Nic Brisbourne, a partner at venture firm, DFJ Esprit, has an article in paidContent talking about the future of news in a digital age. His view is that it will be, a) highly distributed, b) free, and c) forced into smaller packages. Says he:
In the digital world, the news industry, like many others, will be radically smaller. This contraction is partly a consequence of much reduced distribution costs, but is also a reflection of the fact that the monopoly rents Fleet Street enjoyed in the last century are a thing of the past.
A similar argument about the need for news (specifically, newspapers) to think small was made in this space earlier this spring.
In arguing that news will come (is coming) in well-distributed, niche packages, Nic Brisbourne is setting up his contention that a new sort of journalism will emerge to organize ongoing news and story-lines by curating the bits and pieces and providing insight and commentary on top. Huffington Post is mentioned as an example. So are TechCrunch and PerezHilton.com.
Mark Cuban was recommending a similar deal to Rupert Murdoch recently, proposing that he aggregate News Corp content from around the world into custom packages if he really wants to try and charge for it. Nic Brisbourne isn't persuaded that charging for content will work. But, still, there is a sort of consensus between them that aggregating and curating information unlocks value.
News has become abundant, Brisbourne says, at a cost of zero. Indeed, hasn't all information? Music has become abundant. So has art, sports, travel, cooking (question: can there possibly be as many recipes in the world as appear available online? Answer: Of course.), pet care advice, child care advice, media and advertising advice, etc.
Information is abundant and free and Nic Brisbourne's argument is that collating the threads of its different parts becomes the scarce source of value.
Excellent. It may interest us all to know, now, that this was the premise of Time Magazine when it was founded. From the Time.com web site:
Aggregation was behind the great networks NBC and CBS when they got going thanks to the invention of radio. It is the premise of my favorite new magazine -- one that actually seems to be working -- The Week.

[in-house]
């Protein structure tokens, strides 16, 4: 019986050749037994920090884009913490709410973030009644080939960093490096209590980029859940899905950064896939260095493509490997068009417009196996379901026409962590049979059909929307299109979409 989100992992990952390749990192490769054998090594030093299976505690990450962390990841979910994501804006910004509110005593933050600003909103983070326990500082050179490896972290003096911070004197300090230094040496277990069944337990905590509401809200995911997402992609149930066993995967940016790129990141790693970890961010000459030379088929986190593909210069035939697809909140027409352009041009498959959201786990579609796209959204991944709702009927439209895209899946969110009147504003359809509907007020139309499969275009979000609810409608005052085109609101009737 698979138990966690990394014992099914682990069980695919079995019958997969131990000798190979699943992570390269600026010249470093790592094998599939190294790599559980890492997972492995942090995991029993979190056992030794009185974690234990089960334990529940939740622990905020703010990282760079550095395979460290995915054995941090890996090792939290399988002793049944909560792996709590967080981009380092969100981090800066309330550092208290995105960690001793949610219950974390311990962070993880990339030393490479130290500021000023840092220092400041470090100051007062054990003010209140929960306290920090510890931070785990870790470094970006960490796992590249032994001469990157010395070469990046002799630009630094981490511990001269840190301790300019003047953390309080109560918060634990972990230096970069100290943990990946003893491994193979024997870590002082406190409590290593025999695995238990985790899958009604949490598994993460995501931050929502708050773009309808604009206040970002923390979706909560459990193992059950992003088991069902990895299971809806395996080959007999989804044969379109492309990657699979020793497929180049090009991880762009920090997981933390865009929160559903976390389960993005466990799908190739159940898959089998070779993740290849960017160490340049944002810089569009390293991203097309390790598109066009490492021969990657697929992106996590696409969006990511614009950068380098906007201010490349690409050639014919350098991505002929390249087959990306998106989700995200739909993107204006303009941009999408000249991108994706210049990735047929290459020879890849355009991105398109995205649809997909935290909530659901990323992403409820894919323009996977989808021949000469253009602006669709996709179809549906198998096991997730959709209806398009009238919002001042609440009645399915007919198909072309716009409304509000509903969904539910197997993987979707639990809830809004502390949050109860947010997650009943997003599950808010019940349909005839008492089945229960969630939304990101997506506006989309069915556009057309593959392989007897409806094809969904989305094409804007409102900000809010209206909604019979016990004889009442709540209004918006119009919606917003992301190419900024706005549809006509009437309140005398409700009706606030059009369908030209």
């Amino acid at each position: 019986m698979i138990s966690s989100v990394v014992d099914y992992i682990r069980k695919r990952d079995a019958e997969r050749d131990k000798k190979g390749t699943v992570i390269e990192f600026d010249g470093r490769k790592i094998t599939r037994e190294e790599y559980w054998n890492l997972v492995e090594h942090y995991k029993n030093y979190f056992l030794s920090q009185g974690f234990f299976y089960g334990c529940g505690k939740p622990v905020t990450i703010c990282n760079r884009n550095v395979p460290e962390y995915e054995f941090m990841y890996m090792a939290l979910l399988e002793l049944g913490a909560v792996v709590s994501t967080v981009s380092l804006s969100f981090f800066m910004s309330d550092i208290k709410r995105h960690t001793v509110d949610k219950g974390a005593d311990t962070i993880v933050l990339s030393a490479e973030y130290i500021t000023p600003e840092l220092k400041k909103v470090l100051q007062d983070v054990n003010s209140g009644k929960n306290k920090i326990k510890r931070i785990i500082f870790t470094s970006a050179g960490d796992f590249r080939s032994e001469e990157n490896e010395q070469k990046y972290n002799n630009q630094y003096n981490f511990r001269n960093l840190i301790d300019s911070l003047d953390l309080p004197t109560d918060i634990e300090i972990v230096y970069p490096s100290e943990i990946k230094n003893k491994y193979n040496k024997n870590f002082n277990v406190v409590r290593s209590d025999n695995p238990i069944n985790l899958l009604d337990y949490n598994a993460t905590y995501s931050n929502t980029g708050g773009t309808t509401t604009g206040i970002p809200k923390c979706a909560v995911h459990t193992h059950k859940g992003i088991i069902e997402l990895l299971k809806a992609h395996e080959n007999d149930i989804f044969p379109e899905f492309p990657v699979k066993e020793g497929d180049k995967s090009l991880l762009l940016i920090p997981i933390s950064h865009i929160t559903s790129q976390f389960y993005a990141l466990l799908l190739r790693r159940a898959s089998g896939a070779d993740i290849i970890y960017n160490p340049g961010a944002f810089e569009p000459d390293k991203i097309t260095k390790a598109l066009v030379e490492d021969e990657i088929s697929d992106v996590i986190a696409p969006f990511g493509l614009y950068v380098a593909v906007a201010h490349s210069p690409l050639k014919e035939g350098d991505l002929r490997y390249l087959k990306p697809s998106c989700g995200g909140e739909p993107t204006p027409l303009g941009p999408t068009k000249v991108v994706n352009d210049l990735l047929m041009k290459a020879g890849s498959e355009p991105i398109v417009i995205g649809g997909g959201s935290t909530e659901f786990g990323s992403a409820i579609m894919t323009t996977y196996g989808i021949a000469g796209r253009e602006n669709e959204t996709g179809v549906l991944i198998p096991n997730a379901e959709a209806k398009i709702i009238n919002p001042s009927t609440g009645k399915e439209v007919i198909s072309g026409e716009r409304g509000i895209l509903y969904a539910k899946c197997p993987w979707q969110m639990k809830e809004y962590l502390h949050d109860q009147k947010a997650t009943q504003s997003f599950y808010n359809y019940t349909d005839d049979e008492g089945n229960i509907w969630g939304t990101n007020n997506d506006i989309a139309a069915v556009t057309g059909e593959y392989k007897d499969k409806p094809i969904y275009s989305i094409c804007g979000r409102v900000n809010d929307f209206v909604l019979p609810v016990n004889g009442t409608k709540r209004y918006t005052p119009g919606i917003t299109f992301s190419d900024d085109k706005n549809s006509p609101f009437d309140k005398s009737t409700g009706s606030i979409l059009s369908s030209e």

This means Nic Brisbourne is definitely on to something, which is that the future of news and information is largely the same as it has been. New media will evolve (is evolving) around the specialized aggregation of information and content (e.g. Huffington Post: breaking news and opinion; PerezHilton: celebrity gossip; TechCrunch: new Internet companies and technology).
This is different from the generalized aggregation of audience -- as everyone with a portal model found out early into the Internet revolution. But don't blame them for missing the point; they were mimicking what seemed like the successful model that main stream media had become. Wrong. Not successful. Almost impossible to sustain at super-size levels. Per Nic Brisbourne :
The great tragedy of the newspaper industry in the late 20th Century was that, in the pursuit of profit, quality journalism became a dying art. Budgets were reduced, journalists were asked to write more stories per day and were given less time to check facts. At the same time, editors were instructed to avoid stories that might create controversy and the expense of lawsuits. The result was more and more bland articles recycled from paper to paper, more politically motivated editing and the collapse of public trust in the newspaper industry.
When I think about media over the last 30 years, I think about the gradual dumbing down of content in order to appeal to a lower and lower common denominator. Fundamentally, we may regard the Internet as a total re-boot to what it was when pamphleteers dotted the media landscape.
Will history repeat itself? One hopes that the vastness of the new media landscape and its minimum barriers to entry for would-be publishers will postpone that possibility into the very, very distant future.